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The third men’s major of the year is upon as the game’s biggest stars head to Los Angeles Country Club this week for the 2023 US Open.

There are ten past champions in the 156-player field, including Jon Rahm, who is among the pre-tournament favourites.

But even some of the most celebrated players in golfing history have failed to win an event that is often regarded as the ultimate major test.

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Here is a look at five of the biggest names to miss out on US Open glory…

Sam Snead

Sam Snead won seven majors, shares the PGA Tour title record with Tiger Woods and is one of the greatest players of all time. But Snead did not complete the grand slam during his decades of sustained success, famously finishing runner-up at the US Open on four occasions. His two nearest misses came eight years apart.

At the 1939 tournament at Philadelphia Country Club, it is noted that Snead was unaware that he only needed a par to secure victory on the 18th green. Without the luxury of a scoreboard, he had assumed he needed birdie to have a chance, opted against the conservative approach and ended up make triple bogey. And in 1947, he missed a putt no more than three feet on the final playoff hole to lose out to Lew Worsham in even more chastening circumstances.

Phil Mickelson

It has seemed for a long while Phil Mickelson is destined to end his career missing the one tournament victory that would complete the fabled career grand slam. He has finished runner-up on an unprecedented six different occasions, with a series of painful near misses. Defeat to Geoff Ogilvy in 2006 was surely the most devastating, however.

Mickelson stood on the 18th with a one-shot lead knowing par would be enough for victory, but he ended up losing out on a playoff after an errant tee shot lead to a sorry double bogey on his 72nd hole. Most recently, Mickelson lost out to Justin Rose at Merion in 2013 after holding the overnight lead at the end of all of the first three rounds. He lost his lead on Sunday with a double bogey on the third and carded three more bogeys to finish two short.

It would be quite something if he ends his US Open heartache this week in Los Angeles.

Greg Norman

The LIV Golf chief is famously amongst the least clinical major championship converters in history. He has won the Open twice, but has had almost too many near misses to recall. He held 54-hole leads in this tournament at Shinnkecock HIlls in 1986 and 1995, and lost out to Fuzzy Zoeller in a playoff at Winged Foot in 1984.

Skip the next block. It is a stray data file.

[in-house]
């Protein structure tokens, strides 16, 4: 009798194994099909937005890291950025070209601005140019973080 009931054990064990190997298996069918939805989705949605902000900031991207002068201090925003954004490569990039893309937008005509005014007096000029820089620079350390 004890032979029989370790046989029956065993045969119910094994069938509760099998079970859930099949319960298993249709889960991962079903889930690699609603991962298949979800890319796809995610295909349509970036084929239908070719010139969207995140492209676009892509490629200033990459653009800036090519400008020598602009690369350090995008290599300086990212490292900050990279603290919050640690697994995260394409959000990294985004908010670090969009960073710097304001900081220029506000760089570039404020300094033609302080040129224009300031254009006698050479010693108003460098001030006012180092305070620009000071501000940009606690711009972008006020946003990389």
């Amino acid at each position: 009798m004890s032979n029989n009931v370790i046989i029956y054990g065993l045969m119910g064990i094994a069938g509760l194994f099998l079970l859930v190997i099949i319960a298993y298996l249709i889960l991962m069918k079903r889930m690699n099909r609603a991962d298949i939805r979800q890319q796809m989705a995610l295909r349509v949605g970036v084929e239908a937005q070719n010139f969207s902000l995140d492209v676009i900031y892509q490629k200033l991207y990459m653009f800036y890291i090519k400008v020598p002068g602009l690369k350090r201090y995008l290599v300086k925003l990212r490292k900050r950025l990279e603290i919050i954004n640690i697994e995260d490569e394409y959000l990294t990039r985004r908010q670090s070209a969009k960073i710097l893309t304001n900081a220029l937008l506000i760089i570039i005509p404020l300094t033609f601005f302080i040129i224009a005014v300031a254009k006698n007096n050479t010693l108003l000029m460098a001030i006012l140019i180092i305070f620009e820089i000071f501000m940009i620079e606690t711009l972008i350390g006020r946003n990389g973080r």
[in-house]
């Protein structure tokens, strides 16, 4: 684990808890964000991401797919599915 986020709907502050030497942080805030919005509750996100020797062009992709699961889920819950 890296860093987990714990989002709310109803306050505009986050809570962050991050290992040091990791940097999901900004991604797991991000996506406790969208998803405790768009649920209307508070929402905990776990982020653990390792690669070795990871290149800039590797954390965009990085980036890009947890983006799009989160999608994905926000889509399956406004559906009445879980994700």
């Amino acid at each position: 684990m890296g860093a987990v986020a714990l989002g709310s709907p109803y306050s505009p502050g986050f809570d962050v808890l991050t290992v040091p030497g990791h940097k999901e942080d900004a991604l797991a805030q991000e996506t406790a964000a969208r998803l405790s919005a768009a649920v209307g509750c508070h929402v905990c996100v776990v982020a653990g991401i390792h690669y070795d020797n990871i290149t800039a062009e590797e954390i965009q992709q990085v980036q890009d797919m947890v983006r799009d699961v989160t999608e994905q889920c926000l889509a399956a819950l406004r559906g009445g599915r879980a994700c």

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Sir Nick Faldo

Faldo certainly had the game to win what is typically known as the toughest major, but the US Open eluded him during his gilded career. His unfailing accuracy from the tee and grinding capabilities to eke out a score were what made him such a major force. But he came up just short in this championship, most notably losing out to Curtis Strange at Brookline in 1988. He had a makeable putt to seal victory, but had to settle for an 18-hole Monday playoff, which Strange won by four shots.

Seve Ballesteros 

The Spaniard won perhaps the two most coveted majors, hoisting three Claret Jugs and slipping into two Green Jackets during his iconic career. He was a man who was inspired for the big occasion, but he never had success in the US Open or PGA Championship. Ballesteros’ highest finish in the US Open was third place at the Olympic Club in San Francisco in 1987, a tournament that was won by the American Scott Simpson.

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Ben Parsons joined bunkered as a Content Producer in 2023 and is the man to come to for all of the latest news, across both the professional and amateur games. Formerly of The Mirror and Press Association, he is a member at Halifax Golf Club and is a long-suffering fan of both Manchester United and the Wales rugby team.

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